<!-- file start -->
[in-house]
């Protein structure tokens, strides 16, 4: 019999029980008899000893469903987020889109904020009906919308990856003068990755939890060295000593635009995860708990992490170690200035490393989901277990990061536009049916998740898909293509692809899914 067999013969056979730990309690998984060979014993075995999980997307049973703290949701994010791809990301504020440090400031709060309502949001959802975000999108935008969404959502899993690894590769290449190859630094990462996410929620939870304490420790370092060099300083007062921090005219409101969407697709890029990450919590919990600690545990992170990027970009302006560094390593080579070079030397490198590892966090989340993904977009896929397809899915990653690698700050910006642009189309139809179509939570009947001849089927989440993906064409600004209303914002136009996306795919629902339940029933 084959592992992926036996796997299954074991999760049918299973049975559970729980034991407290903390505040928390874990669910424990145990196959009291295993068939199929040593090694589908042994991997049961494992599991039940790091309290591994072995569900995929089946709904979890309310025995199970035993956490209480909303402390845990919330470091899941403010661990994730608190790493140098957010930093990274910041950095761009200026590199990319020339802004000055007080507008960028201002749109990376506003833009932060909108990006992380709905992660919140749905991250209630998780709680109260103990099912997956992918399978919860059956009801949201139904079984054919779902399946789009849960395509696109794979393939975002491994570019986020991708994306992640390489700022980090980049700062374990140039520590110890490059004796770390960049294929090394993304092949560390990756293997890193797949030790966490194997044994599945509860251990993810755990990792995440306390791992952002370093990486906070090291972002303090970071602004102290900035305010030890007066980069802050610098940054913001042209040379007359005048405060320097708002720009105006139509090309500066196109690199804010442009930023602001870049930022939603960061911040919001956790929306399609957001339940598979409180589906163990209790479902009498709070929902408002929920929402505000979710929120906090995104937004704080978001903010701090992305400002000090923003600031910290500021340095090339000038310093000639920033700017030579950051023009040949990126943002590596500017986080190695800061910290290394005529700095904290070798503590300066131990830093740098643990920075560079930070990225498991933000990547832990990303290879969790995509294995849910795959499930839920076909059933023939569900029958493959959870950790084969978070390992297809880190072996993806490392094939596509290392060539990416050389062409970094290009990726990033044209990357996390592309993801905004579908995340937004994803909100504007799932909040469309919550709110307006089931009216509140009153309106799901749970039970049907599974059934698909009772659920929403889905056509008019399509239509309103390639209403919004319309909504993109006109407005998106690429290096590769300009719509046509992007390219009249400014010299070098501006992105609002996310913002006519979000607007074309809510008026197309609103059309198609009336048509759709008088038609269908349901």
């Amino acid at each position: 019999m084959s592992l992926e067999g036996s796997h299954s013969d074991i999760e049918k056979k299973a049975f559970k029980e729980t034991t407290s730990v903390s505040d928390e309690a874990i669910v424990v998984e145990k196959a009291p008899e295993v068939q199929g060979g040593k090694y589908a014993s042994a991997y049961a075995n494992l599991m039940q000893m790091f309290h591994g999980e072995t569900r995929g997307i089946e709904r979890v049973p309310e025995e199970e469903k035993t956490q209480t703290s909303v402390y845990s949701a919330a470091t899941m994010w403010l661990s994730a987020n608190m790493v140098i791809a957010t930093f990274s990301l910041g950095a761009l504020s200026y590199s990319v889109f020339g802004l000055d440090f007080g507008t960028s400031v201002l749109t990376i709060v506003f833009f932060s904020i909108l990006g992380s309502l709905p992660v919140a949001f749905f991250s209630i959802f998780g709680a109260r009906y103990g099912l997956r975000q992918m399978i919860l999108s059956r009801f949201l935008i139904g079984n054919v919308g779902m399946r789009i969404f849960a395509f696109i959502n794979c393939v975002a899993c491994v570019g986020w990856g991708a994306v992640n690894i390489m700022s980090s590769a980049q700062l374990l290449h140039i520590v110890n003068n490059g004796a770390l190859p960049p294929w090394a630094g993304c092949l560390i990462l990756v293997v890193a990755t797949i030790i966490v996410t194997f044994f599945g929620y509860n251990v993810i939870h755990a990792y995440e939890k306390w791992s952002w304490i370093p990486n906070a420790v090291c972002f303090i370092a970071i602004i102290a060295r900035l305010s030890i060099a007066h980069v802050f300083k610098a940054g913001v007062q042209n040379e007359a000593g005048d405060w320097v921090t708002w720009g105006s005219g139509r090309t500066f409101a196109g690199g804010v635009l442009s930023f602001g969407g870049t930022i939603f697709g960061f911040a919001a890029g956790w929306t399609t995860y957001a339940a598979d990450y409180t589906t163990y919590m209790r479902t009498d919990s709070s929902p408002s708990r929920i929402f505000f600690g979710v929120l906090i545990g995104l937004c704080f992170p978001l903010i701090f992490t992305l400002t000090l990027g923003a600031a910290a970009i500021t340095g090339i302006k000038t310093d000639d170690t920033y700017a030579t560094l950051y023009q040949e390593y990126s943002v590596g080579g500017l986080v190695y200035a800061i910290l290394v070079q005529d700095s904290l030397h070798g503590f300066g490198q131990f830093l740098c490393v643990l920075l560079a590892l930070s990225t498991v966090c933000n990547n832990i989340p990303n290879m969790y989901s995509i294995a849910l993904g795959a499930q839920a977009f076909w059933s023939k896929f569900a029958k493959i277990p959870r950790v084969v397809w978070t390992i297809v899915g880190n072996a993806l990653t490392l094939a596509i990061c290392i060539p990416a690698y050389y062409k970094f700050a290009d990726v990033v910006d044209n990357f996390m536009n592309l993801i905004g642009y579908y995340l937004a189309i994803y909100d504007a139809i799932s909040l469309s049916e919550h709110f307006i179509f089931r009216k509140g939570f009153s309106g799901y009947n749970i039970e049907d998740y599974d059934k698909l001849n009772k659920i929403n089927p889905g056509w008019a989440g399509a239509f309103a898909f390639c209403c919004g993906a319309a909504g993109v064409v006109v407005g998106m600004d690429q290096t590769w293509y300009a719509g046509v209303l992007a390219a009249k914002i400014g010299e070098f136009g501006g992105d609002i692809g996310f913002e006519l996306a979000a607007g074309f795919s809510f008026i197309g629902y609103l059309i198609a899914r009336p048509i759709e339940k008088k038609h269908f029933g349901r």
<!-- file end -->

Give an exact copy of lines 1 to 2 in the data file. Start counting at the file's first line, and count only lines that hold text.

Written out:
[in-house]
């Protein structure tokens, strides 16, 4: 019999029980008899000893469903987020889109904020009906919308990856003068990755939890060295000593635009995860708990992490170690200035490393989901277990990061536009049916998740898909293509692809899914 067999013969056979730990309690998984060979014993075995999980997307049973703290949701994010791809990301504020440090400031709060309502949001959802975000999108935008969404959502899993690894590769290449190859630094990462996410929620939870304490420790370092060099300083007062921090005219409101969407697709890029990450919590919990600690545990992170990027970009302006560094390593080579070079030397490198590892966090989340993904977009896929397809899915990653690698700050910006642009189309139809179509939570009947001849089927989440993906064409600004209303914002136009996306795919629902339940029933 084959592992992926036996796997299954074991999760049918299973049975559970729980034991407290903390505040928390874990669910424990145990196959009291295993068939199929040593090694589908042994991997049961494992599991039940790091309290591994072995569900995929089946709904979890309310025995199970035993956490209480909303402390845990919330470091899941403010661990994730608190790493140098957010930093990274910041950095761009200026590199990319020339802004000055007080507008960028201002749109990376506003833009932060909108990006992380709905992660919140749905991250209630998780709680109260103990099912997956992918399978919860059956009801949201139904079984054919779902399946789009849960395509696109794979393939975002491994570019986020991708994306992640390489700022980090980049700062374990140039520590110890490059004796770390960049294929090394993304092949560390990756293997890193797949030790966490194997044994599945509860251990993810755990990792995440306390791992952002370093990486906070090291972002303090970071602004102290900035305010030890007066980069802050610098940054913001042209040379007359005048405060320097708002720009105006139509090309500066196109690199804010442009930023602001870049930022939603960061911040919001956790929306399609957001339940598979409180589906163990209790479902009498709070929902408002929920929402505000979710929120906090995104937004704080978001903010701090992305400002000090923003600031910290500021340095090339000038310093000639920033700017030579950051023009040949990126943002590596500017986080190695800061910290290394005529700095904290070798503590300066131990830093740098643990920075560079930070990225498991933000990547832990990303290879969790995509294995849910795959499930839920076909059933023939569900029958493959959870950790084969978070390992297809880190072996993806490392094939596509290392060539990416050389062409970094290009990726990033044209990357996390592309993801905004579908995340937004994803909100504007799932909040469309919550709110307006089931009216509140009153309106799901749970039970049907599974059934698909009772659920929403889905056509008019399509239509309103390639209403919004319309909504993109006109407005998106690429290096590769300009719509046509992007390219009249400014010299070098501006992105609002996310913002006519979000607007074309809510008026197309609103059309198609009336048509759709008088038609269908349901």